In vitro Determination of Nutritional Value of Compost and Stem of the White Button Mushroom

Document Type: Research Articles

Authors

Department of Animal Science, Faculty of Agriculture, University of Tabriz, Tabriz, Iran

Abstract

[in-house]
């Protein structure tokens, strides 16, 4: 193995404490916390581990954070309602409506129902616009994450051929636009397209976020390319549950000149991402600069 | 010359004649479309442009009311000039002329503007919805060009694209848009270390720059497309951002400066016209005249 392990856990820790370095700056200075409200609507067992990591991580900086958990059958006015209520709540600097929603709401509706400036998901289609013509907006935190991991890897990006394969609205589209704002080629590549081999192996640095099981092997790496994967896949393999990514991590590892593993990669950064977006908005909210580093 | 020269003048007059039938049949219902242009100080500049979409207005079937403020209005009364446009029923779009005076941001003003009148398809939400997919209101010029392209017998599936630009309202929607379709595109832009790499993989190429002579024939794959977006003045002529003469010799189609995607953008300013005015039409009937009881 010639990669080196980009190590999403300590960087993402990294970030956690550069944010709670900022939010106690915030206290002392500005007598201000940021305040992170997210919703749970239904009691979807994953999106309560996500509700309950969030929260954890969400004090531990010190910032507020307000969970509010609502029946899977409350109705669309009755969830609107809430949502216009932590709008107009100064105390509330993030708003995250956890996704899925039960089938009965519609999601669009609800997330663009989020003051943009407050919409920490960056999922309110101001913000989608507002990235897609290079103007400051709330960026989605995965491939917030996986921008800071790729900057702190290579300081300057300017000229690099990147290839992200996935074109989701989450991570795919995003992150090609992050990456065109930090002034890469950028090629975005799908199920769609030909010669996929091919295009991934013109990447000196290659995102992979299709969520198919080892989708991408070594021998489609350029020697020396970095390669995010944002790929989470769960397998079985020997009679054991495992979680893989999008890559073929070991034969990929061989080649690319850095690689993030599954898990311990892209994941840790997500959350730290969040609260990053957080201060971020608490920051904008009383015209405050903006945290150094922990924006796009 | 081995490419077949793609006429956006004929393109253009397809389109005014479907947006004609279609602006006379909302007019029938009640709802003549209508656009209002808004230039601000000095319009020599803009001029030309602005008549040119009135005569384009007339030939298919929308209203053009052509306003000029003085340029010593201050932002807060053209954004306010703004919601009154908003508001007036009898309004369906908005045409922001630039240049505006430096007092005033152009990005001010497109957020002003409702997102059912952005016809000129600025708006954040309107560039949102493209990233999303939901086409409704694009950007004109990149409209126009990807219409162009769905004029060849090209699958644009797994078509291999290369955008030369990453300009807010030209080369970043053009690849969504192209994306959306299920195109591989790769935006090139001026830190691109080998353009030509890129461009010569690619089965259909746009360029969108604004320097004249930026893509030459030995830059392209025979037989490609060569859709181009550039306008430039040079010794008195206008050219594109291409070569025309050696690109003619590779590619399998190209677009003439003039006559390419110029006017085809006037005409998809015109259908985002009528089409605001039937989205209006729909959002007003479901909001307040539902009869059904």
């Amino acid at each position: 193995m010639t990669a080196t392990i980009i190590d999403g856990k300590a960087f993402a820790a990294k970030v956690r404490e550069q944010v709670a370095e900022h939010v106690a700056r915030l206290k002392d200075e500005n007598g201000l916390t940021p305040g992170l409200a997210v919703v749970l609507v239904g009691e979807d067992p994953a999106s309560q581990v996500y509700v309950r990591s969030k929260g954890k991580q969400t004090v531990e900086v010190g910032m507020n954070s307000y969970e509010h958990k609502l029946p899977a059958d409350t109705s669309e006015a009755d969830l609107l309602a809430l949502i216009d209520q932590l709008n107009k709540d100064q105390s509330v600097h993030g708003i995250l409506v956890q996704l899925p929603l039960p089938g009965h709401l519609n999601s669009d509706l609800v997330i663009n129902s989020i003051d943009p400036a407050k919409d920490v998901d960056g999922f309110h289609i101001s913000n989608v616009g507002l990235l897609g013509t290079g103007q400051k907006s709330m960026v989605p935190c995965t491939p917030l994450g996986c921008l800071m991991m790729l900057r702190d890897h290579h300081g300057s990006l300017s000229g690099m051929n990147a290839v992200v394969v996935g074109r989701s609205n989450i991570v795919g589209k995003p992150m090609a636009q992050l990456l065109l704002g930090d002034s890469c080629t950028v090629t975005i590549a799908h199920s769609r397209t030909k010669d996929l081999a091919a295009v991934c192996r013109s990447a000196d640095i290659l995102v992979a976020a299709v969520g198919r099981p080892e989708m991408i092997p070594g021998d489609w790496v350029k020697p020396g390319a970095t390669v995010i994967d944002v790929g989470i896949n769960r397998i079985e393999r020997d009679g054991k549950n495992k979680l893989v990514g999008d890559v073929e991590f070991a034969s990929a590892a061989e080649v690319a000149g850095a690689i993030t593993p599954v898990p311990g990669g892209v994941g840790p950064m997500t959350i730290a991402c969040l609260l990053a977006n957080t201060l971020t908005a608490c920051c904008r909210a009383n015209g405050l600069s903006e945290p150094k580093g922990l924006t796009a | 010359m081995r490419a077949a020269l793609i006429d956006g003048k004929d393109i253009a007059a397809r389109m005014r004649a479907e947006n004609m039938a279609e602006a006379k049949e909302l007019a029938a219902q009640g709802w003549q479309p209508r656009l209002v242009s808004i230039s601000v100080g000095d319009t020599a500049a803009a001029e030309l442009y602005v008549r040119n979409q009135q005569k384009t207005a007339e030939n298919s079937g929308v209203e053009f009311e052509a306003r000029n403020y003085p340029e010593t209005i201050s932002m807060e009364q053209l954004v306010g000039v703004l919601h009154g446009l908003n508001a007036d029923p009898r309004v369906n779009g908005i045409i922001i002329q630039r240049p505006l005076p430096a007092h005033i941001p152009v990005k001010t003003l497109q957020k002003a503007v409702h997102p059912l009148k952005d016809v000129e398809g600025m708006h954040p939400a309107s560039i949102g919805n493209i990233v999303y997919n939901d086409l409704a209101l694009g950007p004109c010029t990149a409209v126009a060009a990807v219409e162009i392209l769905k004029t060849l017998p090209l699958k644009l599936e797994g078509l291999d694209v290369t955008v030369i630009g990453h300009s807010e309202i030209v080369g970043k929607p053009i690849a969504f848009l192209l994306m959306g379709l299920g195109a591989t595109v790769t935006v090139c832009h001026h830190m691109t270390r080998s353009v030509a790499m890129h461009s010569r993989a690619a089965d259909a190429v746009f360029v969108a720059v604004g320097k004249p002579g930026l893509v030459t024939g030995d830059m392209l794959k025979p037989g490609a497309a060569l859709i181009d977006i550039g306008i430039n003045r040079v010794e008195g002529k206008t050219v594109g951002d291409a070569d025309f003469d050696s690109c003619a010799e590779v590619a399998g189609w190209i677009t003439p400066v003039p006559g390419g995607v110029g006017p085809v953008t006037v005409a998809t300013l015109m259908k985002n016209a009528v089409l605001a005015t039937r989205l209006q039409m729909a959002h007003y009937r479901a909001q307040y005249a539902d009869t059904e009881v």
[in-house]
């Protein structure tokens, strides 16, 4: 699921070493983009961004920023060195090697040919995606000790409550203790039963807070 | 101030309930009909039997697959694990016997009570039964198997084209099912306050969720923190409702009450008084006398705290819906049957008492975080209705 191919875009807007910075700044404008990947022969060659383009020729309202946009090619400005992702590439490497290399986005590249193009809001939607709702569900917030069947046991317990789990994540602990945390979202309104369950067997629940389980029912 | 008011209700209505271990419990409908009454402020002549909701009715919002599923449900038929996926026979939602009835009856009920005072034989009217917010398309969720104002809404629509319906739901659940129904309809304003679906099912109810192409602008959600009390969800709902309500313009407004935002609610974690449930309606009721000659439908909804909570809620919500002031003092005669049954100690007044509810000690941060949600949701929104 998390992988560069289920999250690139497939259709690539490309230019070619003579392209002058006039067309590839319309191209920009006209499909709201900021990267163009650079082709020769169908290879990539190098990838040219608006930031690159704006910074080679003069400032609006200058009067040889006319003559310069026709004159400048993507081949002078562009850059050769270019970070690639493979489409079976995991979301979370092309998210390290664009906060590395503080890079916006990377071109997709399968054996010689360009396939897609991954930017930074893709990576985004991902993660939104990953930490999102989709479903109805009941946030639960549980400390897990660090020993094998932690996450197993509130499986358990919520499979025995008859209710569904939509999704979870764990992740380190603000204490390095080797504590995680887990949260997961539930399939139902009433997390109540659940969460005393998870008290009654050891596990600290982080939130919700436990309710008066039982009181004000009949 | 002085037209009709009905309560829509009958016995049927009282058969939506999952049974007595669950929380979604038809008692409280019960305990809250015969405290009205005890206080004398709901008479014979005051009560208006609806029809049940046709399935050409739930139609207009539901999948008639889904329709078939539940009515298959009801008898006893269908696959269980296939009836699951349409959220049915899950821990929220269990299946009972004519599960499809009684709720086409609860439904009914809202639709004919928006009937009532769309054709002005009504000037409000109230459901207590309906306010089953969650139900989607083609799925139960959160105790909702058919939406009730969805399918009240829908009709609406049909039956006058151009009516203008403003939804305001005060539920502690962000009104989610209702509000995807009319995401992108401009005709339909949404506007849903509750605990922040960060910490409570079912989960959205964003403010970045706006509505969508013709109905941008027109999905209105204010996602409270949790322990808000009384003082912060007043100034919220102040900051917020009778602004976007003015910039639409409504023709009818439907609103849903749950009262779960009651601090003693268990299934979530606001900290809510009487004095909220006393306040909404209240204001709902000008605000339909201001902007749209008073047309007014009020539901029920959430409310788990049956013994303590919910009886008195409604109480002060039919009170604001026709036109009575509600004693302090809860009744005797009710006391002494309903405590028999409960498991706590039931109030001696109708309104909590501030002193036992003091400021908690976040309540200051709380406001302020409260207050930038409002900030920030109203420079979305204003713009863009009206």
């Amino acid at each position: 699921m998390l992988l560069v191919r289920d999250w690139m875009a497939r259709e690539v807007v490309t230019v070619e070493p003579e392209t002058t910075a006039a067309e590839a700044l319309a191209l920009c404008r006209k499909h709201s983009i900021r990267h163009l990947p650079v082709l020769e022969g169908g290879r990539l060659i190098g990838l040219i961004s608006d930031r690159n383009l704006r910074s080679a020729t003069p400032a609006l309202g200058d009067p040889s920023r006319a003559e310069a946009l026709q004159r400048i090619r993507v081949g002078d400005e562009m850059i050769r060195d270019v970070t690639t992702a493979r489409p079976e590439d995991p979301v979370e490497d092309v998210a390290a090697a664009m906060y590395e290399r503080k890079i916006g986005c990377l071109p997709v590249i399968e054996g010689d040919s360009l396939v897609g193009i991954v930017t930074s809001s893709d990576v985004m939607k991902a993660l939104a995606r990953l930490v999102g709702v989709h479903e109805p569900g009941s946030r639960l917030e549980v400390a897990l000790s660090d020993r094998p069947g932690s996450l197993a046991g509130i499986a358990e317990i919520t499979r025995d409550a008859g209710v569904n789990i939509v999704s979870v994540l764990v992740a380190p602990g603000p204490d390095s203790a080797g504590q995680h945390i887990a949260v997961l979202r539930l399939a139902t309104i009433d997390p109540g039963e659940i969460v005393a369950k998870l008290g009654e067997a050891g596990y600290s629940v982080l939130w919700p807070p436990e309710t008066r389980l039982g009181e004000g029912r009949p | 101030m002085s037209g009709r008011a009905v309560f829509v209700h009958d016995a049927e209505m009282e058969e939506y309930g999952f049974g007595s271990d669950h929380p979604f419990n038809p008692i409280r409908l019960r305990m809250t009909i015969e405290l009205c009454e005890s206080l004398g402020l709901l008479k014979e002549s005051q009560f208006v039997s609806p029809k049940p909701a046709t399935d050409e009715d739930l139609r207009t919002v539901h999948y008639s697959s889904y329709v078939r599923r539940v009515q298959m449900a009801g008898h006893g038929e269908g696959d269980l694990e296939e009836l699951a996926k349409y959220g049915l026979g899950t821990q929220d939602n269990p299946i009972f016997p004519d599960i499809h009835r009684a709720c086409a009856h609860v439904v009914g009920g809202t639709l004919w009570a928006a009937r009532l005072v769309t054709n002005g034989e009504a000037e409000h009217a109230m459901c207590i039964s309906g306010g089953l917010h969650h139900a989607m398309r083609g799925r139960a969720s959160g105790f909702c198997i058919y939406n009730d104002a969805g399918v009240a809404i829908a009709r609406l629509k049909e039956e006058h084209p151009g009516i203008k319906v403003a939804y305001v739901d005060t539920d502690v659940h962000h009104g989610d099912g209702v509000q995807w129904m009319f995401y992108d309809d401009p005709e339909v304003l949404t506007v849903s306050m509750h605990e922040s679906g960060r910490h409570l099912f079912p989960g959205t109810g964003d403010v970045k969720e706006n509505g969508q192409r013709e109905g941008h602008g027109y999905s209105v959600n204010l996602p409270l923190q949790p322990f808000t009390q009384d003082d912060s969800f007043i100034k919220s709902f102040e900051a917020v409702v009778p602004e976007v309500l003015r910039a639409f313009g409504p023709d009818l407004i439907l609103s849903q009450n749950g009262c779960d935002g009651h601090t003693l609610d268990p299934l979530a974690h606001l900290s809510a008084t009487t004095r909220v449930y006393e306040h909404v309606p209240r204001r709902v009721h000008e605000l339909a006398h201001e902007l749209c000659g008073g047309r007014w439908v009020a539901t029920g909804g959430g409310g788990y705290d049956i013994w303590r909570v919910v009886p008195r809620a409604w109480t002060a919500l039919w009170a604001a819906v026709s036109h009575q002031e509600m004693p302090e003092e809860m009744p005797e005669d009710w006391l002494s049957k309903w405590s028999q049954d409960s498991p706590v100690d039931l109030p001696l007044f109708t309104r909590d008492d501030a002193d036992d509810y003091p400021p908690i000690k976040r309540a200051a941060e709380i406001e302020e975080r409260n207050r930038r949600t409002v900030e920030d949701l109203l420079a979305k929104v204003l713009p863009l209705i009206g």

The aim of this study was to determine the chemical composition of stem and compost of the button mushroom to estimate metabolizable energy (ME) and net energy of lactation (NEl) using gas production method and to determine the amount of dry matter disappearance (DMD) using in vitro technique. This study was conducted in a completely randomized design with three treatments of mushroom stem, alfalfa, and compost. The data were analyzed by SAS software. Dry matter (DM), crude protein (CP), crude ash (CA), ether extract (EE), acid detergent fiber (ADF) and neutral detergent fiber (NDF) content of the stem, compost and alfalfa were: 10.3, 16.8, 8.6, 3.48, 31.5, and 13.4; 42.4, 12.8, 42.41, 3.14, 21.5, and 16.2; 96.4, 12.6, 9, 2.2, 38.6, and 32.3, respectively. The highest and the lowest amounts of gas production after 120 h of incubation were obtained for mushroom stem and compost, respectively. Gas production potential (a+b) of mushroom stem, alfalfa, and compost were obtained as 223.01, 200.0, and 114.53 mL gas/g DM, respectively. Gas production rates for mushroom stem, compost, and alfalfa were 0.07, 0.03, and 0.08/h, respectively. The highest values of ME and NEl were received for mushroom stem (8.01 and 4.82 MJ/kg DM, respectively). DMD was higher and lower in the mushroom stem and compost, respectively. The results demonstrated that mushroom stem had a higher nutritive value compared with the other experiment feeds and can be used in ruminant ration formulation.